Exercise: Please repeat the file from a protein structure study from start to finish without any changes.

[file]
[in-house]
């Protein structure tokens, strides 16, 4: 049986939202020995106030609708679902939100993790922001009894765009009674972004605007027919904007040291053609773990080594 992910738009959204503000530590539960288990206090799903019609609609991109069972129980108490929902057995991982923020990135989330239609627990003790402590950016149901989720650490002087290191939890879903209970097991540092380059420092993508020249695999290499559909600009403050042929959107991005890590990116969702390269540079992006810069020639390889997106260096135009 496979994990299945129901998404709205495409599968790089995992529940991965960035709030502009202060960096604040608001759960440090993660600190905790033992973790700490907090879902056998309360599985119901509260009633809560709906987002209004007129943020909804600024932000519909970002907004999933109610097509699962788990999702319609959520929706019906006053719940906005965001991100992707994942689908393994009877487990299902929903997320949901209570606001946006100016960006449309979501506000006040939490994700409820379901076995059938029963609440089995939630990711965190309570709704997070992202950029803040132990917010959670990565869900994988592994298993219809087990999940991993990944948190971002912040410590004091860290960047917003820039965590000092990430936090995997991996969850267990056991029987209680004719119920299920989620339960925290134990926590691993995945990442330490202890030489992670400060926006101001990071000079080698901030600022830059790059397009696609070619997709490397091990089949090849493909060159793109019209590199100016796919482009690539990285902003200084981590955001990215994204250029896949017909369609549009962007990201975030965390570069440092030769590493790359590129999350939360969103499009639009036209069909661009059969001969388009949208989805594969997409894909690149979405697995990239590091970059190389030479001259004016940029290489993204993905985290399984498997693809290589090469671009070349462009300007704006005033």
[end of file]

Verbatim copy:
[in-house]
């Protein structure tokens, strides 16, 4: 049986939202020995106030609708679902939100993790922001009894765009009674972004605007027919904007040291053609773990080594 992910738009959204503000530590539960288990206090799903019609609609991109069972129980108490929902057995991982923020990135989330239609627990003790402590950016149901989720650490002087290191939890879903209970097991540092380059420092993508020249695999290499559909600009403050042929959107991005890590990116969702390269540079992006810069020639390889997106260096135009 496979994990299945129901998404709205495409599968790089995992529940991965960035709030502009202060960096604040608001759960440090993660600190905790033992973790700490907090879902056998309360599985119901509260009633809560709906987002209004007129943020909804600024932000519909970002907004999933109610097509699962788990999702319609959520929706019906006053719940906005965001991100992707994942689908393994009877487990299902929903997320949901209570606001946006100016960006449309979501506000006040939490994700409820379901076995059938029963609440089995939630990711965190309570709704997070992202950029803040132990917010959670990565869900994988592994298993219809087990999940991993990944948190971002912040410590004091860290960047917003820039965590000092990430936090995997991996969850267990056991029987209680004719119920299920989620339960925290134990926590691993995945990442330490202890030489992670400060926006101001990071000079080698901030600022830059790059397009696609070619997709490397091990089949090849493909060159793109019209590199100016796919482009690539990285902003200084981590955001990215994204250029896949017909369609549009962007990201975030965390570069440092030769590493790359590129999350939360969103499009639009036209069909661009059969001969388009949208989805594969997409894909690149979405697995990239590091970059190389030479001259004016940029290489993204993905985290399984498997693809290589090469671009070349462009300007704006005033």